Friday, March 26, 2004

QB Ben packs 'em in for pro workout

RedHawk shows NFL reps he's worth high pick

By Mark Curnutte
The Cincinnati Enquirer

Quarterback Ben Roethlisberger is projected to be a top-five pick in this year's NFL draft.
The Cincinnati Enquirer/TONY JONES
OXFORD - Not since the funeral of hall-of-fame coach Weeb Ewbank in 1998 has Miami University been the center of the NFL universe.

It was on Thursday.

The pro-day workout of former RedHawks quarterback Ben Roethlisberger was the attraction, and a half-dozen draft-eligible ex-teammates tried to catch some of the refracted attention.

Scouts or assistant coaches from nearly all 32 NFL teams made their way to Oxford. Two head coaches, Green Bay's Mike Sherman and the Giants' Tom Coughlin - along with Giants' general manager Ernie Accorsi and three of the club's scouts - were there, too.

Charting each of the players' moves with stopwatches and clipboards, scouts watched them lift weights, jump, sprint and run agility drills before congregating in Yager Stadium for the main event: Ben throws.

And Roethlisberger, a sure-fire top-five pick rated along with Mississippi's Eli Manning as one of the top two quarterbacks in the draft, did not disappoint.

He threw long and short, soft and hard, down the middle and toward the sideline - showing off his impressive arm and timing on the deep out pattern.

Roethlisberger ran 4.76 seconds in the 40-yard dash. And he clocked an 11.8 - considered fast for a quarterback - on a three-cone agility drill.

The Packers have the 25th pick in the first round and a quarterback named Brett Favre, but that didn't stop Sherman from making the trip.

"He's probably going be gone before we pick, but I always want to cover our bases in case something happens - he falls or we move up," Sherman said. "I thought he had an excellent workout. He did everything here he does on tape. You have to watch the game tape to really appreciate what kind of quarterback he is and what kind of leadership skills he has."

Roethlisberger threw for about 30 minutes to several receivers - including former Miami teammates Cal Murray, a running back, and tight end Matt Brandt.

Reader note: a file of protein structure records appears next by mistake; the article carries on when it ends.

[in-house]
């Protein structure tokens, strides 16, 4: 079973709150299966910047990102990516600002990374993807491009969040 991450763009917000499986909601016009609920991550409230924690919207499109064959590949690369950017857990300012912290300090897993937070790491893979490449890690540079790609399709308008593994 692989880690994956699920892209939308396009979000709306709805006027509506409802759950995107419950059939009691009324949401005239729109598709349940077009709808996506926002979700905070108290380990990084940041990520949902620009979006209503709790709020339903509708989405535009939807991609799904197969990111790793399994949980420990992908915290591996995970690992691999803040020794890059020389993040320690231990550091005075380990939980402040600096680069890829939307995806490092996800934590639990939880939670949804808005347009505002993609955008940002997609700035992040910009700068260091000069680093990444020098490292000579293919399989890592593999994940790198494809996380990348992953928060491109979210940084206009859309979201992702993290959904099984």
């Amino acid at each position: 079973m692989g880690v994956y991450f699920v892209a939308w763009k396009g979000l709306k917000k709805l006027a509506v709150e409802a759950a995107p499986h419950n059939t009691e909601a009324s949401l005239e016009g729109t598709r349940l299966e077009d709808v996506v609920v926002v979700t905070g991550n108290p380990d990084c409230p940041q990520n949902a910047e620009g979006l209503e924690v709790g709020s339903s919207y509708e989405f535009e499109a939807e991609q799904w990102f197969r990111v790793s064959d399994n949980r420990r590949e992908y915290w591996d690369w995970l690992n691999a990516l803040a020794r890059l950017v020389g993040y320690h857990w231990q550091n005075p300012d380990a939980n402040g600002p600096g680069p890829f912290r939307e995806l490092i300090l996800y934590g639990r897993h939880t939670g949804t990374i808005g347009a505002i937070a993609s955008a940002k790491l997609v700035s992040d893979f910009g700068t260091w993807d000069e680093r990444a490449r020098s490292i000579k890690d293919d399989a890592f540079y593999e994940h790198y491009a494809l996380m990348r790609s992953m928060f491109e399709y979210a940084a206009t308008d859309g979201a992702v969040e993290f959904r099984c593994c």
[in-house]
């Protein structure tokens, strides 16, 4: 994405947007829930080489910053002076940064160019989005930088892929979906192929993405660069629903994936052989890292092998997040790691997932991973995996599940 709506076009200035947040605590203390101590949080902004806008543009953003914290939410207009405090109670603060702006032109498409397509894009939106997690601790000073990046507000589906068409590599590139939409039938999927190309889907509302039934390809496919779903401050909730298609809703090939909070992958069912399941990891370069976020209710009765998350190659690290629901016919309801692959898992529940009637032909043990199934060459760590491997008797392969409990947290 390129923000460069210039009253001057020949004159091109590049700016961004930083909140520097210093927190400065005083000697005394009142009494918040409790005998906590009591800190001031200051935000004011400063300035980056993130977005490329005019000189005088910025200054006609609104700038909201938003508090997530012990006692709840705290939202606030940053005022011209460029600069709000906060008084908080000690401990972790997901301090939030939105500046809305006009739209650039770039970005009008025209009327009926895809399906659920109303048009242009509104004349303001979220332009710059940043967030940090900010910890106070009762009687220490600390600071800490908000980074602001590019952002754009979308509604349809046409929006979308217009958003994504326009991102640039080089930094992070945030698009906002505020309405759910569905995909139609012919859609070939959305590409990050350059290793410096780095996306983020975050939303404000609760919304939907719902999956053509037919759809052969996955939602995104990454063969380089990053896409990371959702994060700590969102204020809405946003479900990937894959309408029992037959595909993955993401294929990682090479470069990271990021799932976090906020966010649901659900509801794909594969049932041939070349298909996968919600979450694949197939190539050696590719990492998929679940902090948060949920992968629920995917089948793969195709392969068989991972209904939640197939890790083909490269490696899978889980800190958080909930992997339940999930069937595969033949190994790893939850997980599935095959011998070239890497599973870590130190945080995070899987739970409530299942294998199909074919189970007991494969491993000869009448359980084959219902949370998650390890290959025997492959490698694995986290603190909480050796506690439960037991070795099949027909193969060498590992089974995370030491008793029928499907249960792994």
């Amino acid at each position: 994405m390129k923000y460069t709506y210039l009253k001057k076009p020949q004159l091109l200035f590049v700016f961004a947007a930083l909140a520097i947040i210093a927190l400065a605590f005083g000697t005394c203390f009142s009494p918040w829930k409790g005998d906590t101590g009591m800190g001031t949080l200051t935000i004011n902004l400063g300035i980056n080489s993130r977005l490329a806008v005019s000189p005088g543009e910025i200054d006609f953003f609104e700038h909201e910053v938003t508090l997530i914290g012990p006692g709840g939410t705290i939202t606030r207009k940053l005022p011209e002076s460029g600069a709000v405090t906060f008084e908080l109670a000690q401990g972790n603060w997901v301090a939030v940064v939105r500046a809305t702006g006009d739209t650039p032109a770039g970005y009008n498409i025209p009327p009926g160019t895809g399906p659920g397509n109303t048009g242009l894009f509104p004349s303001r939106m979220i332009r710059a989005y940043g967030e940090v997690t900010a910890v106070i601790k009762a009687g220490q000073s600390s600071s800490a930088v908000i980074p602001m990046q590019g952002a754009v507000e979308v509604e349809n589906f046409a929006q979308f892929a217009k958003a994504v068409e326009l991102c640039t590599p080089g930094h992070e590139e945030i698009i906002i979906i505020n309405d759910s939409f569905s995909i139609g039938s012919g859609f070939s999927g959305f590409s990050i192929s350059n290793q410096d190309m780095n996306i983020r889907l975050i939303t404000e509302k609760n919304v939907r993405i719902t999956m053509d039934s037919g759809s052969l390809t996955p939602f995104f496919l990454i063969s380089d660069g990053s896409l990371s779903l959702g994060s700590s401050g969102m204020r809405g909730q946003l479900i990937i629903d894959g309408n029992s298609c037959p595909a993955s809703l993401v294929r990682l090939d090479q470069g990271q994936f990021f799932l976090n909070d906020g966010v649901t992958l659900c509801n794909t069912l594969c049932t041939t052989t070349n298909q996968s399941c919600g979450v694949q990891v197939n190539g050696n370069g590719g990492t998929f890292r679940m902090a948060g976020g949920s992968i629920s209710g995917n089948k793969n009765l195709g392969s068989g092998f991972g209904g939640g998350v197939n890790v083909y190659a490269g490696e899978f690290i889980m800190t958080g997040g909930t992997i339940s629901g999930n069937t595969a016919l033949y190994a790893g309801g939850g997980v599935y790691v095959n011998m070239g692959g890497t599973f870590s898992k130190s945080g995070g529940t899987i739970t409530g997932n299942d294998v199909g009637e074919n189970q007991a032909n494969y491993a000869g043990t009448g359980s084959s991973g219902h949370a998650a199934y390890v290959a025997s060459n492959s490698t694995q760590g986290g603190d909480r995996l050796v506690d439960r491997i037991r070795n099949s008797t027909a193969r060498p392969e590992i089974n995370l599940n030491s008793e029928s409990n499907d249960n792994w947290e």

"Not really," Roethlisberger said when asked if he were nervous. "I was more excited than anything. It was an opportunity to come out and have fun, and that's exactly what we did."

But the workout on Thursday was not Roethlisberger's only one of the week in Oxford. He held a private display for officials and coaches from the Chargers, who have the first overall pick, on Tuesday. San Diego owner Alex Spanos, general manager A.J. Smith, coach Marty Schottenheimer and offensive coordinator Cam Cameron were in attendance.

On Wednesday night, Roethlisberger was Coughlin's guest for dinner at Di Paolo's Restaurant in uptown Oxford. The Giants have the fourth overall pick and are said to like Roethlisberger so much as Kerry Collins' replacement that they'll trade up to get him. They like Roethlisberger's heartland sensibilities as an antidote to the pressure of playing in New York.

"I thought it was a very good day for him," was Coughlin's only comment when asked about Roethlisberger's workout.

Roethlisberger's stock was believed to have fallen after what some scouts said was a poor throwing performance at the NFL scouting combine in Indianapolis last month.

Miami coach Terry Hoeppner, who organized the pro workouts for his former players, came to Roethlisberger's defense.

"You have maybe 20 throws, and you have to stand in a long line of other quarterbacks who are throwing," Hoeppner said of the combine throwing drill. "The point is he threw at the combine. Some other guys didn't throw at the combine. It says volumes about him.

"The people who know the game, I don't think it affected them. All today did was either confirm or convince people that he's a special player. He's fast, he's accurate, he's strong. He has incredible touch. He can throw the ball the length of the football field. Other than that, I don't know what you want in a quarterback."

Leigh Steinberg is Roethlisberger's agent. Former NFL quarterback Warren Moon, a consultant for Steinberg's agency, was at Miami as a show of support. While in California working out, Roethlisberger spent a great deal of time with Moon, on and off the field.

"He needed to work on getting away from the center because he worked out out of the shotgun in college so much," said Moon, a boyhood hero of Roethlisberger.

"It's a dream come true," Roethlisberger said of his impending pro status. "I've always wanted to play in the NFL. Everything I get to do, meet all these coaches, see (Raiders owner) Al Davis, visit with Warren Moon, it's a dream coming true. It's hard to believe. I have pinch myself and make sure it's true."


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